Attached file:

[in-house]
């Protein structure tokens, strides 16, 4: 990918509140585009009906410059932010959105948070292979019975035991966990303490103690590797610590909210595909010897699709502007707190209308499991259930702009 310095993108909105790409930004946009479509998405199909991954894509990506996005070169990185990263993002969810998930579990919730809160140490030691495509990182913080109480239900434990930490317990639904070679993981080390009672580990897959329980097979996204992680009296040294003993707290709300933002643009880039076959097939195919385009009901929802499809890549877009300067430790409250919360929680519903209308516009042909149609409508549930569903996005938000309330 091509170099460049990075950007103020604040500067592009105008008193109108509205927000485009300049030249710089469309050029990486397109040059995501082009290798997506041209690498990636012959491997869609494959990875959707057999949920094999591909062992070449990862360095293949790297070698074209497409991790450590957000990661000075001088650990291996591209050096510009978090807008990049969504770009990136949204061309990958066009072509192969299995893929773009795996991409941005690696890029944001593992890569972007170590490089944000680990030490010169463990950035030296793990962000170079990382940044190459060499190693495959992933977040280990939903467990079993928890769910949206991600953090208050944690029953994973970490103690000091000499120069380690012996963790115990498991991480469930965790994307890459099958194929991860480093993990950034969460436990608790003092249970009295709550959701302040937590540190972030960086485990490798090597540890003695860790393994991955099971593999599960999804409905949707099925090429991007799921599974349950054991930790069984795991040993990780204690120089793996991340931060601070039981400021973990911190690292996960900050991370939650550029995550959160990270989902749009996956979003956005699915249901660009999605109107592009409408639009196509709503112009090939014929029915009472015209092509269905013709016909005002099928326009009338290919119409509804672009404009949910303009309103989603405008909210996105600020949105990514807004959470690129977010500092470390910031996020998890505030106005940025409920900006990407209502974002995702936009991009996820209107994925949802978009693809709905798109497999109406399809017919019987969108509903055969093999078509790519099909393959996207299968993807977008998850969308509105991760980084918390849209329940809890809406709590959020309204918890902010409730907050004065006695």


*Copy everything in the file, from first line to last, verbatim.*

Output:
[in-house]
């Protein structure tokens, strides 16, 4: 990918509140585009009906410059932010959105948070292979019975035991966990303490103690590797610590909210595909010897699709502007707190209308499991259930702009 310095993108909105790409930004946009479509998405199909991954894509990506996005070169990185990263993002969810998930579990919730809160140490030691495509990182913080109480239900434990930490317990639904070679993981080390009672580990897959329980097979996204992680009296040294003993707290709300933002643009880039076959097939195919385009009901929802499809890549877009300067430790409250919360929680519903209308516009042909149609409508549930569903996005938000309330 091509170099460049990075950007103020604040500067592009105008008193109108509205927000485009300049030249710089469309050029990486397109040059995501082009290798997506041209690498990636012959491997869609494959990875959707057999949920094999591909062992070449990862360095293949790297070698074209497409991790450590957000990661000075001088650990291996591209050096510009978090807008990049969504770009990136949204061309990958066009072509192969299995893929773009795996991409941005690696890029944001593992890569972007170590490089944000680990030490010169463990950035030296793990962000170079990382940044190459060499190693495959992933977040280990939903467990079993928890769910949206991600953090208050944690029953994973970490103690000091000499120069380690012996963790115990498991991480469930965790994307890459099958194929991860480093993990950034969460436990608790003092249970009295709550959701302040937590540190972030960086485990490798090597540890003695860790393994991955099971593999599960999804409905949707099925090429991007799921599974349950054991930790069984795991040993990780204690120089793996991340931060601070039981400021973990911190690292996960900050991370939650550029995550959160990270989902749009996956979003956005699915249901660009999605109107592009409408639009196509709503112009090939014929029915009472015209092509269905013709016909005002099928326009009338290919119409509804672009404009949910303009309103989603405008909210996105600020949105990514807004959470690129977010500092470390910031996020998890505030106005940025409920900006990407209502974002995702936009991009996820209107994925949802978009693809709905798109497999109406399809017919019987969108509903055969093999078509790519099909393959996207299968993807977008998850969308509105991760980084918390849209329940809890809406709590959020309204918890902010409730907050004065006695």